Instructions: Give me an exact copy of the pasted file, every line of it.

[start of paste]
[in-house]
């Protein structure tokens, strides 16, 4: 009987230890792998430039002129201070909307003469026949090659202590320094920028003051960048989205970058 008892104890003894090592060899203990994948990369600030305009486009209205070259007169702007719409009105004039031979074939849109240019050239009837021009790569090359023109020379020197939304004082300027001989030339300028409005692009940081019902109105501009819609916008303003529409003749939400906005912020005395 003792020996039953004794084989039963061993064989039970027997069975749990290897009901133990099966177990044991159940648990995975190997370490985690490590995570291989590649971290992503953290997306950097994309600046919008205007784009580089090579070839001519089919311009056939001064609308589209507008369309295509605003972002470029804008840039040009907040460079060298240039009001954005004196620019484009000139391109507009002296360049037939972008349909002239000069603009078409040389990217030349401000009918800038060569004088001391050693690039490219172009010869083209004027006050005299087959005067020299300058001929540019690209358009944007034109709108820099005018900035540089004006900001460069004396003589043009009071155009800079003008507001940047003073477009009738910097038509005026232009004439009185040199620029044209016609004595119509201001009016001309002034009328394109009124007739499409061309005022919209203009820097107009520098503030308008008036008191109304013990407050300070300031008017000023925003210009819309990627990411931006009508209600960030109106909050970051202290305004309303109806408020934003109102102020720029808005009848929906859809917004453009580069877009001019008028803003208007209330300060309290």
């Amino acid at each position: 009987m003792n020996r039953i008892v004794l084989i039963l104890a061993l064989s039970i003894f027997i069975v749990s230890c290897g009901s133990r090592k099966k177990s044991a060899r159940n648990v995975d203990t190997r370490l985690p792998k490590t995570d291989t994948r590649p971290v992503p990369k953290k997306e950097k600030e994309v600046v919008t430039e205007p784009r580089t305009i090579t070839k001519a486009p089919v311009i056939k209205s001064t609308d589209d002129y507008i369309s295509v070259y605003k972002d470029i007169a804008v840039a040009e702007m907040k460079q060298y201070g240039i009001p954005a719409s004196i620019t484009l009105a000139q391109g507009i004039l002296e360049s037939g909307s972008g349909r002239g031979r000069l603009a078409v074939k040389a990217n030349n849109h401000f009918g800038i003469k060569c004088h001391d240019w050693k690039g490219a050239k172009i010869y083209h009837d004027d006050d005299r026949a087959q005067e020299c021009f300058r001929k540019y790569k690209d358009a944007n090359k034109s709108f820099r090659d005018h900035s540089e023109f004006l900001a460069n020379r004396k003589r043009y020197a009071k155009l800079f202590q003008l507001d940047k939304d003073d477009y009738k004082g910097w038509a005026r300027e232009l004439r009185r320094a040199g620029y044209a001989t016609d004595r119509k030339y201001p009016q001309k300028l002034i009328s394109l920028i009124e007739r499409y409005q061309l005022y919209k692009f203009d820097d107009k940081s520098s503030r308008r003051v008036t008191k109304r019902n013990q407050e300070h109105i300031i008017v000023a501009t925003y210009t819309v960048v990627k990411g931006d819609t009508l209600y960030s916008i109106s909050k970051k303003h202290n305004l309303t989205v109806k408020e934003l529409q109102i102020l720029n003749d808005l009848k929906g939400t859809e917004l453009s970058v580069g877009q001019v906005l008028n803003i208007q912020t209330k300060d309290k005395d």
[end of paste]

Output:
[in-house]
């Protein structure tokens, strides 16, 4: 009987230890792998430039002129201070909307003469026949090659202590320094920028003051960048989205970058 008892104890003894090592060899203990994948990369600030305009486009209205070259007169702007719409009105004039031979074939849109240019050239009837021009790569090359023109020379020197939304004082300027001989030339300028409005692009940081019902109105501009819609916008303003529409003749939400906005912020005395 003792020996039953004794084989039963061993064989039970027997069975749990290897009901133990099966177990044991159940648990995975190997370490985690490590995570291989590649971290992503953290997306950097994309600046919008205007784009580089090579070839001519089919311009056939001064609308589209507008369309295509605003972002470029804008840039040009907040460079060298240039009001954005004196620019484009000139391109507009002296360049037939972008349909002239000069603009078409040389990217030349401000009918800038060569004088001391050693690039490219172009010869083209004027006050005299087959005067020299300058001929540019690209358009944007034109709108820099005018900035540089004006900001460069004396003589043009009071155009800079003008507001940047003073477009009738910097038509005026232009004439009185040199620029044209016609004595119509201001009016001309002034009328394109009124007739499409061309005022919209203009820097107009520098503030308008008036008191109304013990407050300070300031008017000023925003210009819309990627990411931006009508209600960030109106909050970051202290305004309303109806408020934003109102102020720029808005009848929906859809917004453009580069877009001019008028803003208007209330300060309290």
């Amino acid at each position: 009987m003792n020996r039953i008892v004794l084989i039963l104890a061993l064989s039970i003894f027997i069975v749990s230890c290897g009901s133990r090592k099966k177990s044991a060899r159940n648990v995975d203990t190997r370490l985690p792998k490590t995570d291989t994948r590649p971290v992503p990369k953290k997306e950097k600030e994309v600046v919008t430039e205007p784009r580089t305009i090579t070839k001519a486009p089919v311009i056939k209205s001064t609308d589209d002129y507008i369309s295509v070259y605003k972002d470029i007169a804008v840039a040009e702007m907040k460079q060298y201070g240039i009001p954005a719409s004196i620019t484009l009105a000139q391109g507009i004039l002296e360049s037939g909307s972008g349909r002239g031979r000069l603009a078409v074939k040389a990217n030349n849109h401000f009918g800038i003469k060569c004088h001391d240019w050693k690039g490219a050239k172009i010869y083209h009837d004027d006050d005299r026949a087959q005067e020299c021009f300058r001929k540019y790569k690209d358009a944007n090359k034109s709108f820099r090659d005018h900035s540089e023109f004006l900001a460069n020379r004396k003589r043009y020197a009071k155009l800079f202590q003008l507001d940047k939304d003073d477009y009738k004082g910097w038509a005026r300027e232009l004439r009185r320094a040199g620029y044209a001989t016609d004595r119509k030339y201001p009016q001309k300028l002034i009328s394109l920028i009124e007739r499409y409005q061309l005022y919209k692009f203009d820097d107009k940081s520098s503030r308008r003051v008036t008191k109304r019902n013990q407050e300070h109105i300031i008017v000023a501009t925003y210009t819309v960048v990627k990411g931006d819609t009508l209600y960030s916008i109106s909050k970051k303003h202290n305004l309303t989205v109806k408020e934003l529409q109102i102020l720029n003749d808005l009848k929906g939400t859809e917004l453009s970058v580069g877009q001019v906005l008028n803003i208007q912020t209330k300060d309290k005395d």